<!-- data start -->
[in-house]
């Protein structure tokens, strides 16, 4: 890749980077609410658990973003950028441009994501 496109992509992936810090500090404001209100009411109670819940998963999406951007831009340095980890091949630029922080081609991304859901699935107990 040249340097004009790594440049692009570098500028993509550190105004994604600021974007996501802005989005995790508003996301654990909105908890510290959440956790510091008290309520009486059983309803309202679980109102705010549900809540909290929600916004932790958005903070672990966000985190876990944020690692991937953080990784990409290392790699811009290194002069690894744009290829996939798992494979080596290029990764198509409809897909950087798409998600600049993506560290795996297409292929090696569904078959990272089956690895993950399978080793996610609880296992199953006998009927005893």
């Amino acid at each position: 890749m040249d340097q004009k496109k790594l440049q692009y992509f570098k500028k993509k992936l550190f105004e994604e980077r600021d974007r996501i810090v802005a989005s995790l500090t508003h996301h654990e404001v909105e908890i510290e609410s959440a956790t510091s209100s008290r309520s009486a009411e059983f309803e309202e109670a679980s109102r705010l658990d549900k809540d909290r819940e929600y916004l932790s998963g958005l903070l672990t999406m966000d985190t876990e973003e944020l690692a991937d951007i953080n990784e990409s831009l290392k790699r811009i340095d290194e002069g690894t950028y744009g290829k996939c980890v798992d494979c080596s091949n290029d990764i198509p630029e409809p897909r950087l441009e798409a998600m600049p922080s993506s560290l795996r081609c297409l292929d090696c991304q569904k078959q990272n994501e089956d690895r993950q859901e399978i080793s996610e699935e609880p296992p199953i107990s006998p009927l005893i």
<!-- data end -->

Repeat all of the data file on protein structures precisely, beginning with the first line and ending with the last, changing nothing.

[in-house]
């Protein structure tokens, strides 16, 4: 890749980077609410658990973003950028441009994501 496109992509992936810090500090404001209100009411109670819940998963999406951007831009340095980890091949630029922080081609991304859901699935107990 040249340097004009790594440049692009570098500028993509550190105004994604600021974007996501802005989005995790508003996301654990909105908890510290959440956790510091008290309520009486059983309803309202679980109102705010549900809540909290929600916004932790958005903070672990966000985190876990944020690692991937953080990784990409290392790699811009290194002069690894744009290829996939798992494979080596290029990764198509409809897909950087798409998600600049993506560290795996297409292929090696569904078959990272089956690895993950399978080793996610609880296992199953006998009927005893």
């Amino acid at each position: 890749m040249d340097q004009k496109k790594l440049q692009y992509f570098k500028k993509k992936l550190f105004e994604e980077r600021d974007r996501i810090v802005a989005s995790l500090t508003h996301h654990e404001v909105e908890i510290e609410s959440a956790t510091s209100s008290r309520s009486a009411e059983f309803e309202e109670a679980s109102r705010l658990d549900k809540d909290r819940e929600y916004l932790s998963g958005l903070l672990t999406m966000d985190t876990e973003e944020l690692a991937d951007i953080n990784e990409s831009l290392k790699r811009i340095d290194e002069g690894t950028y744009g290829k996939c980890v798992d494979c080596s091949n290029d990764i198509p630029e409809p897909r950087l441009e798409a998600m600049p922080s993506s560290l795996r081609c297409l292929d090696c991304q569904k078959q990272n994501e089956d690895r993950q859901e399978i080793s996610e699935e609880p296992p199953i107990s006998p009927l005893i």